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North Korea fires more missiles, seventh launch in two weeks

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A view of what state news agency KCNA reports is the test firing of a hypersonic missile at an undisclosed location in North Korea, January 5, 2022, in this photo released January 6, 2022 by North Korea’s Korean Central News Agency (KCNA).
  • The Japanese prime minister’s office also confirmed at least one of Sunday’s missiles on Twitter.
  • The US military’s Indo-Pacific Command says they are aware of two ballistic missile launches.
  • The coast guard says it has so far not received any reports of damage to Japanese ships.

Seoul: North Korea fired two ballistic missiles into the sea on Sunday, the South’s military said, the latest in a blitz of launches amid tensions over US-led military exercises in the region, Yonhap reported.

The South Korean military’s Joint Chiefs of Staff announced that the launch – the seventh in two weeks – came from the southeast of the country, without giving further details.

“While strengthening our monitoring and vigilance, our military is maintaining a full readiness posture in close cooperation with the United States,” the Joint Chiefs of Staff said, according to Yonhap.

North Korea on Saturday had defended its recent flurry of missile tests as a legitimate counter to US military threats, following days of joint military exercises between the South, Japan and the United States.

The Japanese prime minister’s office also confirmed at least one of Sunday’s missiles on Twitter.

North Korea has launched a suspected ballistic missile. More updates to follow,” the office said.

Japanese Senior Vice Defense Minister Toshiro Ino said it is possible the missiles, which he said were fired just before 2:00 am (1700 GMT Saturday) and traveled 350 kilometres at a maximum altitute of 100 kilometres, were launched from submarines, according to Kyodo news agency.

The missiles, fired toward the East Sea, also known as the Sea of Japan, seem to have fallen outside Japan’s exclusive economic zone, the Japanese government said, according to Kyodo. The coast guard said it had so far not received any reports of damage to Japanese ships, national broadcaster NHK reported.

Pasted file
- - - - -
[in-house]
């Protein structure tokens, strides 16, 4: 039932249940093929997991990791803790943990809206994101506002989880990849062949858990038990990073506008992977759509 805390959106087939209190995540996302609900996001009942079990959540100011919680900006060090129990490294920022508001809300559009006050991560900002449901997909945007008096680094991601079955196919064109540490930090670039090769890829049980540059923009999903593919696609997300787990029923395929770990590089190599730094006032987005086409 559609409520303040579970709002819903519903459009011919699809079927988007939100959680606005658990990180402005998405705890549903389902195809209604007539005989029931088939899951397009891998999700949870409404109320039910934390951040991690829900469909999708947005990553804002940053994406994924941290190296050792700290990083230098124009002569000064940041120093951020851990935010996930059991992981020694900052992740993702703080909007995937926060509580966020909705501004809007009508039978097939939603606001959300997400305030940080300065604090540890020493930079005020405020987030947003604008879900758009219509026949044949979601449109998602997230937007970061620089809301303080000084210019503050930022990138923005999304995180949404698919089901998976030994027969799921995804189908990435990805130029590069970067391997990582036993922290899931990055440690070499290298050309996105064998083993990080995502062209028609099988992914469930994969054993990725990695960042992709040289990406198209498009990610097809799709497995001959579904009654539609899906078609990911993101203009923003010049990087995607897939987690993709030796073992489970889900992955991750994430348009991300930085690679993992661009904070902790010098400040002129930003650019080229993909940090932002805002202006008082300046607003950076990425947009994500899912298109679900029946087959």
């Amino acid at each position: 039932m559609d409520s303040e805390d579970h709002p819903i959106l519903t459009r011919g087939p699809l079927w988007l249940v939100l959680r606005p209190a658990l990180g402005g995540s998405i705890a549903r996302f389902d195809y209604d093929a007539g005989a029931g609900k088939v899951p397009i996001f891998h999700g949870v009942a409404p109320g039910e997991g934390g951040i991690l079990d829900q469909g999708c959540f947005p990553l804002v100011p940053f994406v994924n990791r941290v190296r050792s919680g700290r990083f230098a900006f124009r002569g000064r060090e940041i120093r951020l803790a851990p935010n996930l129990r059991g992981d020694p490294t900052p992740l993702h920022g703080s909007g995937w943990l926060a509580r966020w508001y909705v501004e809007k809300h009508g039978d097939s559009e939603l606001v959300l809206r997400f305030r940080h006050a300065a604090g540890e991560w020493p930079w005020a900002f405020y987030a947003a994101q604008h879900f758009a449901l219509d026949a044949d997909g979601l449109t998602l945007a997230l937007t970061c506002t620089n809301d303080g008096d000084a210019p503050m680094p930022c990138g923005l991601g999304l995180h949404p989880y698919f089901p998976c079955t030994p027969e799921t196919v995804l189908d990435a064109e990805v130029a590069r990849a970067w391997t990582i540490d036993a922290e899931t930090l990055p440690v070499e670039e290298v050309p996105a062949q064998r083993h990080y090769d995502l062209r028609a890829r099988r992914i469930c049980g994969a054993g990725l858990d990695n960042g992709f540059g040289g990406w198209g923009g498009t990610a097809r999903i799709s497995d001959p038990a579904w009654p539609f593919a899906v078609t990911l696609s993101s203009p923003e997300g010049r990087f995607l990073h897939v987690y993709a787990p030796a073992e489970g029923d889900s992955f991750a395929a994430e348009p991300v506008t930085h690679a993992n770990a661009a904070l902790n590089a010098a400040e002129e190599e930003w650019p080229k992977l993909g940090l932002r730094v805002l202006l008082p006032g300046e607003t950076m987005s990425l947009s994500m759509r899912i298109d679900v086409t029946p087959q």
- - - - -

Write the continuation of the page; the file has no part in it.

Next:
The United States military’s Indo-Pacific Command meanwhile said in a statement they were “aware of the two ballistic missile launches and are consulting closely with our allies and partners,” saying the launch shows the “destabilizing” nature of North Korea’s missile program.

“The US commitments to the defense of the Republic of Korea and Japan remain ironclad,” the statement said.

Sunday’s launch was the latest in a flurry that included an intermediate-range ballistic missile fired Tuesday over Japan, prompting an alert for people in affected areas underneath to take cover.

And on Thursday, North Korea fired two ballistic missiles, the same day Seoul, Tokyo and Washington carried out fresh exercises involving a US navy destroyer from the USS Ronald Reagan aircraft carrier’s strike group.

The United States redeployed the nuclear-powered aircraft carrier to waters east of South Korea as part of a broad-ranging military response to Pyongyang’s Tuesday test, which also included joint bombing and missile drills.

Exercises between South Korea and the United States concluded Saturday, according to Yonhap.

Additionally, Seoul’s military said it had scrambled 30 fighter jets Thursday after 12 North Korean warplanes staged a rare “formation flight north of the inter-Korean air boundary [and] conducted air-to-surface firing drills.”

Pyongyang’s foreign ministry earlier this week called the recent launches “the just counteraction measures of the Korean People’s Army.”

And on Thursday, the United Nations Security Council held an emergency meeting to discuss Pyongyang’s launch over Japan.

The United States called for the meeting after the firing of what officials and analysts said was a Hwasong-12 that travelled likely the longest horizontal distance of any North Korean test.

At the meeting, North Korea’s longtime ally and economic benefactor China blamed Washington for provoking the spate of launches by Kim Jong Un’s regime, with Deputy Chinese ambassador to the UN Geng Shuang accusing the United States of “poisoning the regional security environment”.

US ambassador to the UN Linda Thomas-Greenfield called for “strengthening” of existing sanctions on North Korea, something China and Russia vetoed in May.

The council has been divided on responding to Pyongyang’s nuclear ambitions for months, with Russia and China on the sympathetic side and the rest of the council pushing for punishment.

Analysts say Pyongyang has seized the opportunity of stalemate at the UN to conduct ever more provocative weapons tests.

Kim has declared isolated North Korea an “irreversible” nuclear power, effectively ending the possibility of denuclearisation talks.



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